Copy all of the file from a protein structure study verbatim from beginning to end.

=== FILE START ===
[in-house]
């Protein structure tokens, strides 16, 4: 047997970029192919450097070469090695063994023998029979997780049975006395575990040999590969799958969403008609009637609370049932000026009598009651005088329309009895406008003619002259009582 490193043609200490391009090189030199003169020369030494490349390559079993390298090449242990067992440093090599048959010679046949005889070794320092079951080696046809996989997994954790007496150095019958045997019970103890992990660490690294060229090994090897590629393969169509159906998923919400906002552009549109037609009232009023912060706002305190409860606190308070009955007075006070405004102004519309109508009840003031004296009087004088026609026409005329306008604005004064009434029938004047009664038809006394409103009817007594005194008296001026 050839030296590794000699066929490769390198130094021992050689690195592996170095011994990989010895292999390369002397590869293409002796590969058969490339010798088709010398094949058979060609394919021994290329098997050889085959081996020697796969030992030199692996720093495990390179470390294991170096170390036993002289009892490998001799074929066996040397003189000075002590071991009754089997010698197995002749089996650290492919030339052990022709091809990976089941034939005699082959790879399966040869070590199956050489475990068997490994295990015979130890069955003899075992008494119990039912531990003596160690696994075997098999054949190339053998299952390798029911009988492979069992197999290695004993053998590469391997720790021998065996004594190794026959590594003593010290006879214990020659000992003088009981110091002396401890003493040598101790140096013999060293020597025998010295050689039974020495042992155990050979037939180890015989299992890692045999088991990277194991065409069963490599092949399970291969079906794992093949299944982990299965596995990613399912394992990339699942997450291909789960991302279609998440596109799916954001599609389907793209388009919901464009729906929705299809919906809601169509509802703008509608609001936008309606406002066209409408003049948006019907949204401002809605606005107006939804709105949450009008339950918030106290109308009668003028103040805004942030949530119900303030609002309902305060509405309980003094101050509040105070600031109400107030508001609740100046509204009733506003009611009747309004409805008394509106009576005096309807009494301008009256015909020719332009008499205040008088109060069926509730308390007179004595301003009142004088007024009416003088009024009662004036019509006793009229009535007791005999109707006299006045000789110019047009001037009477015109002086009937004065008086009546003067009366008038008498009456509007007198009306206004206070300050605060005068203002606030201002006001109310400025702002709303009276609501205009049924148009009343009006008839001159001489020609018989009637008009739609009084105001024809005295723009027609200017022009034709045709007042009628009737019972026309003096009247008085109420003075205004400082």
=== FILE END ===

[in-house]
């Protein structure tokens, strides 16, 4: 047997970029192919450097070469090695063994023998029979997780049975006395575990040999590969799958969403008609009637609370049932000026009598009651005088329309009895406008003619002259009582 490193043609200490391009090189030199003169020369030494490349390559079993390298090449242990067992440093090599048959010679046949005889070794320092079951080696046809996989997994954790007496150095019958045997019970103890992990660490690294060229090994090897590629393969169509159906998923919400906002552009549109037609009232009023912060706002305190409860606190308070009955007075006070405004102004519309109508009840003031004296009087004088026609026409005329306008604005004064009434029938004047009664038809006394409103009817007594005194008296001026 050839030296590794000699066929490769390198130094021992050689690195592996170095011994990989010895292999390369002397590869293409002796590969058969490339010798088709010398094949058979060609394919021994290329098997050889085959081996020697796969030992030199692996720093495990390179470390294991170096170390036993002289009892490998001799074929066996040397003189000075002590071991009754089997010698197995002749089996650290492919030339052990022709091809990976089941034939005699082959790879399966040869070590199956050489475990068997490994295990015979130890069955003899075992008494119990039912531990003596160690696994075997098999054949190339053998299952390798029911009988492979069992197999290695004993053998590469391997720790021998065996004594190794026959590594003593010290006879214990020659000992003088009981110091002396401890003493040598101790140096013999060293020597025998010295050689039974020495042992155990050979037939180890015989299992890692045999088991990277194991065409069963490599092949399970291969079906794992093949299944982990299965596995990613399912394992990339699942997450291909789960991302279609998440596109799916954001599609389907793209388009919901464009729906929705299809919906809601169509509802703008509608609001936008309606406002066209409408003049948006019907949204401002809605606005107006939804709105949450009008339950918030106290109308009668003028103040805004942030949530119900303030609002309902305060509405309980003094101050509040105070600031109400107030508001609740100046509204009733506003009611009747309004409805008394509106009576005096309807009494301008009256015909020719332009008499205040008088109060069926509730308390007179004595301003009142004088007024009416003088009024009662004036019509006793009229009535007791005999109707006299006045000789110019047009001037009477015109002086009937004065008086009546003067009366008038008498009456509007007198009306206004206070300050605060005068203002606030201002006001109310400025702002709303009276609501205009049924148009009343009006008839001159001489020609018989009637008009739609009084105001024809005295723009027609200017022009034709045709007042009628009737019972026309003096009247008085109420003075205004400082």